This content was originally posted on, a website and babywearing business formerly owned by the author.

I spent many years as a single mother, juggling and dropping balls, trying to remember all the things I was in charge of, finding the things I’d misplaced. I had never heard of a family control center, let alone considered a mind map for the family control center.

Then, I met and married my second husband. Now I was remarried, juggling and dropping balls, tossing things to my husband who often either dropped them or tossed them back toward me, and finding the things he’d misplaced — or things he moved after I misplaced them. We had two more kids and my eldest three came home full time. (Previously, my custody arrangement was a shared arrangement.) It became increasingly clear that our twice exceptional family was falling into chaos. I began struggling to define the seemingly trillions of undefinable, invisible tasks I was responsible for remembering; the expanding galaxy of ideas I was in charge of managing.

Simultaneously, I began learning how better to manage my business as Wrapsody grew and thrived in spite of its status as an ambivalently attached sixth child. For five years, I had three children who were spending 2-3 nights a week with their father. While it was less than ideal, it meant I was able to very successfully split myself into two people: Three days a week, I was a businesswoman and a workaholic. Four days a week, I tried to be supermom, fitting a week’s worth of homeschooling and playing into a small bit of time.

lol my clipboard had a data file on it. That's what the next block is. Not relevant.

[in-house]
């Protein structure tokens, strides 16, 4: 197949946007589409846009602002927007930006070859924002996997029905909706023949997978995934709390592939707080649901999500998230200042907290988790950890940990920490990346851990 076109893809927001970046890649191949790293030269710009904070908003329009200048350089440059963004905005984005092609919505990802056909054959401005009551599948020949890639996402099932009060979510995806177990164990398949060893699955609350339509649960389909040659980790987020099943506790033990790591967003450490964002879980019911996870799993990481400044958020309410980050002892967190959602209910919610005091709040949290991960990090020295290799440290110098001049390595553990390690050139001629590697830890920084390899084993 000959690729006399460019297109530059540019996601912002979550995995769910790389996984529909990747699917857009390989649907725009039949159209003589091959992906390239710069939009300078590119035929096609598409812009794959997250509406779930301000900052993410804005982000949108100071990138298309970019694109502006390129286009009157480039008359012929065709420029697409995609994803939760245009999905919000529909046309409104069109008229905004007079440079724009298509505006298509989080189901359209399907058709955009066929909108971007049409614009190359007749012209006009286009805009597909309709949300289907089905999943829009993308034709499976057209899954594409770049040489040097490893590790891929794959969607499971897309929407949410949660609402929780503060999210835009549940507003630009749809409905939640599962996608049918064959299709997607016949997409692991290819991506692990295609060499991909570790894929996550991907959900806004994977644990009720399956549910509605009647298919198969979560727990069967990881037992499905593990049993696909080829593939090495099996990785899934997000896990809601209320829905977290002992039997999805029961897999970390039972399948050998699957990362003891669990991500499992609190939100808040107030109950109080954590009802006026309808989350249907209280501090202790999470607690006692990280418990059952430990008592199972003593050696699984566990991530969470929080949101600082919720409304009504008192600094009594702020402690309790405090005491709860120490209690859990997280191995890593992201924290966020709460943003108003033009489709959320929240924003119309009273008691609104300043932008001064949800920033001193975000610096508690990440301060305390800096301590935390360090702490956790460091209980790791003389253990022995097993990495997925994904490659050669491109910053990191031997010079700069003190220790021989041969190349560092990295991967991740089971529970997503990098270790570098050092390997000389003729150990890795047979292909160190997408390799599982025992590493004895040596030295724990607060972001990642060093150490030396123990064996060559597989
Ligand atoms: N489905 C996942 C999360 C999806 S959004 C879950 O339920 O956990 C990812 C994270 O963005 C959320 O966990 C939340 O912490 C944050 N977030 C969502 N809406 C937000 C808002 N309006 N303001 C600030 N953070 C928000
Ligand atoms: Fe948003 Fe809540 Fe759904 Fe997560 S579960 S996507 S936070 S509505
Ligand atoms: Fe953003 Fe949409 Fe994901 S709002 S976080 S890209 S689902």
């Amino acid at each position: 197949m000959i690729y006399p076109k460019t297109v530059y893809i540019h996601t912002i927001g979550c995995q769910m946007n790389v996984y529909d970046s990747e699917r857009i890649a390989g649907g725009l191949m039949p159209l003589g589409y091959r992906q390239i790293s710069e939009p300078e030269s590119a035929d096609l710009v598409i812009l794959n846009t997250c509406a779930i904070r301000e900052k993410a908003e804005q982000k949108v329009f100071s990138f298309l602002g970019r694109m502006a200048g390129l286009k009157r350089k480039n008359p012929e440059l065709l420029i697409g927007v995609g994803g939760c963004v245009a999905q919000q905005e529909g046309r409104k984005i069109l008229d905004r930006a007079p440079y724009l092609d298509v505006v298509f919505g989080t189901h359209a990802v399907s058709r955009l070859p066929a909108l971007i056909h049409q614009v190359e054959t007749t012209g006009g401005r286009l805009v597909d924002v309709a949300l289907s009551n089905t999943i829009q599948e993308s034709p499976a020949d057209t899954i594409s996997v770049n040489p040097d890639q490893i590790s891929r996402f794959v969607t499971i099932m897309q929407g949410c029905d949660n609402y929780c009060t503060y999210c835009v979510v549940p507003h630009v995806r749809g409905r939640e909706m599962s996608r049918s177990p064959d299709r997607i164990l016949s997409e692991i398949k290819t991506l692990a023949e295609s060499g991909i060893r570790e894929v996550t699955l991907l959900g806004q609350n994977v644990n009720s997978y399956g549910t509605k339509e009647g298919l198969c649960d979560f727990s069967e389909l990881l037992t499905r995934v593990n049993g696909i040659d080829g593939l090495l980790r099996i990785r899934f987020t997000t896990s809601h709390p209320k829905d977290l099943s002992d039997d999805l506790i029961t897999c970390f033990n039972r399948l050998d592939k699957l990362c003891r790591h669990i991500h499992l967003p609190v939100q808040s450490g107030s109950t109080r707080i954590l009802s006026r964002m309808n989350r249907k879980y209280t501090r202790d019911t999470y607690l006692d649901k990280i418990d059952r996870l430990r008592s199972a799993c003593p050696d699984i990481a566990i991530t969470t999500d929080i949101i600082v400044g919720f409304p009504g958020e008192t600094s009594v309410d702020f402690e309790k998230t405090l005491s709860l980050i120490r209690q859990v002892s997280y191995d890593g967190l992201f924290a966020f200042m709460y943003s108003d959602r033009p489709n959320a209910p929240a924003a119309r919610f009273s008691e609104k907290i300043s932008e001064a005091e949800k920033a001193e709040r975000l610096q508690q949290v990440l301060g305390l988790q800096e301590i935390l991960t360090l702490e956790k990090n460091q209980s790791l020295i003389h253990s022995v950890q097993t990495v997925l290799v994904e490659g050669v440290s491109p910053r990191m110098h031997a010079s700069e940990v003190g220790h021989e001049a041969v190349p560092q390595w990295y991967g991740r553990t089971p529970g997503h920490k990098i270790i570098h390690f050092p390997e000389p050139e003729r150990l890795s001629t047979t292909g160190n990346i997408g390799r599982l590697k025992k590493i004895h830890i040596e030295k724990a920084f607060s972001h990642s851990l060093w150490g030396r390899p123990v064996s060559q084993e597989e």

Creating a mind map for the family control center

Now, with a full-time family and needy kids, the facade of my Self as a capable, strong woman was crumbling. I did what I always do when life falls apart for me: I began listing, counting, categorizing, and sorting. Beginning with the principles of the “E-Myth” series, I mind-mapped my business, my life, and my finances using I worked to define responsibilities in my home and office.

Although sharing responsibilities with my spouse has NOT been a smashing success, I have learned to come back to the map so I can focus on one area at a time without worrying that all the things I’m juggling will come crashing down around me. And when life is overwhelming, I can decide what responsibilities to let go of. I consciously assess the number of spoons I have each day to decide how I will spend them. I often zone out on Facebook for a bit to rest my brain, but I find that engaging intentionally 1:1 by phone or in person tends to take a lot out of me these last two years. If you’re my friend or family member, you’ve forgiven me by now for not keeping in touch; for not sending notes; for not returning calls. Thank you for understanding, and loving me anyway.